All I can do is tell you what I know and I will start with this:
There are 60 seconds in a minute. During any minute of a stand-up comedy routine, a comedian is either talking or the audience is responding with laughter (or not responding).
Both of these events take up time. The more time the audience spends laughing, the less time a comedian spends talking and vice versa. Now here's the rest of the story...
Everyone expresses themselves verbally at an average speech rate which is natural to them.
Some people may speak more slowly at an average of 90-100 words per minute, while others may speak a bit faster at 110-120 words per minute.
If a comedian wasn’t able to generate a laugh in a minute of their stand-up comedy routine, that means they would spend that minute talking (which would also be known as bombing).
So the number words used in that minute would be roughly equal to the comedian’s speech rate.
If a comedian was able to generate 15 seconds of laughter during a minute of their stand-up comedy routine, that means that they spent 45 seconds of talking, which would equal approximately ¾ of their speech rate for a minute.
If an audience is small and/or not seated in close proximity, a comedian will generate laughs that are shorter in duration and with less intensity than they will if the audience is bigger and/or seated in close proximity (because of the contagious nature of laughter).
My point here is that I simply don’t think counting the number of words in a stand-up comedy routine has much usefulness by itself unless you are using some broad guideline for the delivery of a set-up and a punchline (ie: 15-20 words).
But I can tell you this:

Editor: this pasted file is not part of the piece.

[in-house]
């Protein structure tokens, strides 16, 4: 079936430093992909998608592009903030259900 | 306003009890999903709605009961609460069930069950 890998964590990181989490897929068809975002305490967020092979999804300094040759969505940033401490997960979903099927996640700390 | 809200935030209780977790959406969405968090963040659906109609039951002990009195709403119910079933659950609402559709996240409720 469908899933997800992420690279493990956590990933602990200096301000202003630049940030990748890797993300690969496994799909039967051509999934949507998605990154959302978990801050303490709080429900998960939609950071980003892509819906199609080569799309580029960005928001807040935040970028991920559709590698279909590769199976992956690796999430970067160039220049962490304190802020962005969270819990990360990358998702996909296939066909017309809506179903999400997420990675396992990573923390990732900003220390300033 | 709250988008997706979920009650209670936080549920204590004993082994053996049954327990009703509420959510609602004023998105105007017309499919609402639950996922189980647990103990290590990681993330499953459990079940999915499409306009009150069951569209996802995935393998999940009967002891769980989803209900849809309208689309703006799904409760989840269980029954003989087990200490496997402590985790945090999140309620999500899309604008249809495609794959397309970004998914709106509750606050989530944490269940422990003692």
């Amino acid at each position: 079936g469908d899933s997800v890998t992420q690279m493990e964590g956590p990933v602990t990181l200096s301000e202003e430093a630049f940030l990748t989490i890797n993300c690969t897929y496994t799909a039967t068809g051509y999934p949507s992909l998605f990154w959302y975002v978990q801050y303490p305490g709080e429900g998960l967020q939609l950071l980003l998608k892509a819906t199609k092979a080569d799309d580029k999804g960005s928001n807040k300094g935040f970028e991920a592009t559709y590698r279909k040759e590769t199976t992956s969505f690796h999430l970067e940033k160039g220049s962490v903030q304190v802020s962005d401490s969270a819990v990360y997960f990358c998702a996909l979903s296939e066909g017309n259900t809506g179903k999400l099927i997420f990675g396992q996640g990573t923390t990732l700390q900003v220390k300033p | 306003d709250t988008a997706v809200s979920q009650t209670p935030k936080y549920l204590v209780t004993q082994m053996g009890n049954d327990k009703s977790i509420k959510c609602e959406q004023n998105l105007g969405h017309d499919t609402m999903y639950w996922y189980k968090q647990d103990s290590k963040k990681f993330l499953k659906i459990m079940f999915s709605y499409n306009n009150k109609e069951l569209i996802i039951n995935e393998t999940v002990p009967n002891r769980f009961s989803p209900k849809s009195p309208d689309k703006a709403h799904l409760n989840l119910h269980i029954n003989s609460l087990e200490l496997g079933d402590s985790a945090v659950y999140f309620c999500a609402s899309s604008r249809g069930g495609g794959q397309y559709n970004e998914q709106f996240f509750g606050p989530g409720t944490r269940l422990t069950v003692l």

Headline level stand-up comedy generates an average of 18+ seconds of laughter for each performing minute and is usually achieved by delivering 4-6+ punchlines each performing minute.
That doesn’t leave much “talk time” for a comedian to set-up jokes and deliver punchlines 4-6+ times per minute.
I believe a better strategy for developing high level stand-up comedy is for a comedian to determine what it is that they want to express on stage, then structure that material for generating 4-6+ laughs per minute right from the beginning, provided they know how to do that.
Then, they would make targeted post performance adjustments to their stand-up comedy material to shorten set-up lines, eliminate unnecessary words, remove lines unnecessary lines, add punchlines, etc.
This approach (which is covered in detail in my online course) is much more effective for developing a tight stand-up comedy routine than somehow trying to apply some sort of static “words per minute” type of approach which simply is not practical because there is no set number of words per minute a comedian should be using each minute in their stand-up comedy routine.